Make sure the bar spacing on a bird cage is correct for your bird's species.
Like the colossal McMansions dotting suburban landscapes throughout the United States, bird cages have gotten bigger in the last decade, even the last five years. Avian-only stores applaud this trend in bird cages. “Best size for your bird? There’s no limit as to how big,” said Richard Horvitz, president of Golden Cockatoo in Florida. “A cage can never be too big, but bar spacing can be too wide,” he added.
Kathy Lance, co-owner of Bird Paradise in New Jersey, agrees. “Being owned by a companion parrot is an everyday responsibility, and in that regard, we need to provide optimal housing appropriate for a particular species,” she said. “Optimal is in, minimal is out.”
Going large isn’t just for the big birds. “Years ago, wrought iron was really only for larger size birds,” said Todd Marcus Birds Exotic’s in New Jersey. “What we’ve really seen a lot of is more smaller wrought iron cages for cockatiels, conures, etc.”
Consumers demanding larger bird cages continue to fuel the go-large trend in bird cages. “Parrot owners are much more educated than 20 years ago,” Jack Lance, co-owner of Bird Paradise, said. “Based on that evolution in education, cages have definitely increased in size.”
“Many people are buying the right cage for their bird rather than putting their Amazon in a small round cage hanging from the ceiling,” added Meghan Barrette, manager of Bird House of Montague in Florida.
Pet bird stores endorse this turnaround. If it comes down to price, Ira Hertz, of Bird Jungle in New York, recommends his customers still size up but with a more economic model. “I encourage size over construction,” he said. To encourage them, he frequently offers a discount on cages to new bird owners.
Frugal New England shoppers at Allen Fox’s Bird Supply of New Hampshire frequently buy bird cages based on price. “Cost is probably the first thing people look at,” he said. Fox encourages them to look for a well-made bird cage that might cost more but will last longer.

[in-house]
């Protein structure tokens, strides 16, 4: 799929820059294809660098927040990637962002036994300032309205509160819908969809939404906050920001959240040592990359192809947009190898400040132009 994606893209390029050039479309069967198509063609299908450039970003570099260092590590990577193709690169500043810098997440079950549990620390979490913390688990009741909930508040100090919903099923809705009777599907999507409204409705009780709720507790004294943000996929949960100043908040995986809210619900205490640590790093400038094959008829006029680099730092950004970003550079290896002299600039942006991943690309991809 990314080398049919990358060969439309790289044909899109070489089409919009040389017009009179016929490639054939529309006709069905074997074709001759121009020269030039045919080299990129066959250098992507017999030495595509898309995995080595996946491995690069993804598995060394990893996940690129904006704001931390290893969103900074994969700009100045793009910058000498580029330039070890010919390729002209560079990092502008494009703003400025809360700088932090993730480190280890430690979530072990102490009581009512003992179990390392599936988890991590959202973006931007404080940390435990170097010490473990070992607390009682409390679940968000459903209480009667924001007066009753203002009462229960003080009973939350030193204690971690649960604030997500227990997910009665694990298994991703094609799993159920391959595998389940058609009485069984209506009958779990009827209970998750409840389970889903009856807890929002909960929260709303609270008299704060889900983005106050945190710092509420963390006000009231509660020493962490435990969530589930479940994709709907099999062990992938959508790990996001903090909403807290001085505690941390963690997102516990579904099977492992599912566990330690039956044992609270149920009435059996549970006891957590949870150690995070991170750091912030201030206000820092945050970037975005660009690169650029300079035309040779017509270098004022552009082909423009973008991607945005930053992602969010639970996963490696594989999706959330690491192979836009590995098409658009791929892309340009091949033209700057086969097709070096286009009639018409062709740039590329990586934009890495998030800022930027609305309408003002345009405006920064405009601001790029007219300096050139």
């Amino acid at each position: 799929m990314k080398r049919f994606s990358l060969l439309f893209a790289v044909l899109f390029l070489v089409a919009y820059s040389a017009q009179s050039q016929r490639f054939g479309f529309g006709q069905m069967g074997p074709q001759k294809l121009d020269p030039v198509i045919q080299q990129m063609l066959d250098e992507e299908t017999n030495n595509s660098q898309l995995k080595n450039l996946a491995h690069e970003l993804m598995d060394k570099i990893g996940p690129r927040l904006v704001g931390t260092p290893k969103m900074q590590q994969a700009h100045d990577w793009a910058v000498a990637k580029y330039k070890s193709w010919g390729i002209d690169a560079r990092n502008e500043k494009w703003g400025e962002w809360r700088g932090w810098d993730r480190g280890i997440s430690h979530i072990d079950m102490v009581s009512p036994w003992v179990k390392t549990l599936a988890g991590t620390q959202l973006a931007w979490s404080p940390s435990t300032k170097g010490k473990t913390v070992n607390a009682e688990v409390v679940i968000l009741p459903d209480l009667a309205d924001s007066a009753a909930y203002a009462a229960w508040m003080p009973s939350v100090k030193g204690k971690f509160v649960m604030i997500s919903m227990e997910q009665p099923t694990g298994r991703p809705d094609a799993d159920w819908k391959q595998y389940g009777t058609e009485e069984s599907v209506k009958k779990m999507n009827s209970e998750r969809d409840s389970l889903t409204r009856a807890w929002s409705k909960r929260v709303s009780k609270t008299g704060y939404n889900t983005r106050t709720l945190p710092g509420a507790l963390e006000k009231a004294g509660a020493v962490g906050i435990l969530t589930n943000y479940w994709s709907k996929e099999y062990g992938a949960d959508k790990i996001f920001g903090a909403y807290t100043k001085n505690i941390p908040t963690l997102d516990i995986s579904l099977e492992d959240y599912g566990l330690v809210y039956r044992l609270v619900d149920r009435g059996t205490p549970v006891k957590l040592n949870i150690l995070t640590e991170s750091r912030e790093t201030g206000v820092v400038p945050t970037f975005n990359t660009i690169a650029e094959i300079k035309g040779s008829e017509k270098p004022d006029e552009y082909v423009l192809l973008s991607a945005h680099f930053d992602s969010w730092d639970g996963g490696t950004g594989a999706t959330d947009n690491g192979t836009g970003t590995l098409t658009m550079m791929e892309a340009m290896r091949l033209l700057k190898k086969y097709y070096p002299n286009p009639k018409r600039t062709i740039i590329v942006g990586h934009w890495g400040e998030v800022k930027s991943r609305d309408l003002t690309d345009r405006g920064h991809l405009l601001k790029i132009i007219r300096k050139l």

On the other hand, HGTV devotees and others who have invested extra dollars in their homes might want to spend more on their birds’ homes. “People are getting more décor conscious,” Horvitz said. After choosing a particular sized bird cage, his customers look for style first, color next and then price.
“They want it to fit into their living room décor,” said David Lombard of the Bird Farm in Ohio. To fit their homes’ interior design, many bird cage buyers make the color and style of the bird cage a priority. “We sell a lot of white,” Lombard said.
Martha Stewart wannabes appreciate the move toward beautification.
“A cage no longer has to be a big ugly cube that is awkwardly placed in your home,” said James Fernandez, avian specialist at Bird House of Montague in Florida. “It can now look good.”
Looking good has led to an array of color options, Victorian styling and bird cages that look more like a piece of furniture than a small animal housing option.
In Florida, where half-a-million-dollar condos have become the norm, Alfredo Ona, of Simbad’s Bird House in Miami, thinks that many pet bird owners are willing to spend a little extra. “I don’t think price will be an objection if the quality and construction are good,” said Ona who has been in the exotic bird business since the early 1980s.
Others agree. “People are more willing to spend the money to get quality,” Joseph Bornheimer of The Parrot’s Cove in Texas added. “They’re a little more cautious with rising gas prices,” he added, but this could be a good trend if it causes them to “investigate” their choice more.
Like today’s car manufacturers, bird cage designers are piling on the options to fit people’s changing lifestyles. Pat Riddle, co-owner of Parrotville Bird Shop in Ohio, has been in business since 1987, and she remembers when cage selection consisted of a wrought iron cage built for macaws, “black, of course,” she said. Now, “everyone wants seedguards,” she said.
Today’s bird cage add-ons include extra feeders — three or four is becoming standard, says Bornheimer — seedguards, clear doors, multiple entry points, locks, built-in cabinets and embedded or zero hardware.
“Customers are loving it,” Barrette said. “It’s like adding an MP3 player and heated seats to a car. It’s the little things that make all the difference.”
Not all retailers are carrying bird cages with acrylic or see-through doors, but those that were liked it a whole lot.
“Cages with all acrylic fronts make for an all new experience of admiring birds,” said Fernandez. “Bars give the feeling of imprisonment. With the acrylic there is an illusion of no barrier.”
This addition also keeps the dust and mess level down, according to Lombard.
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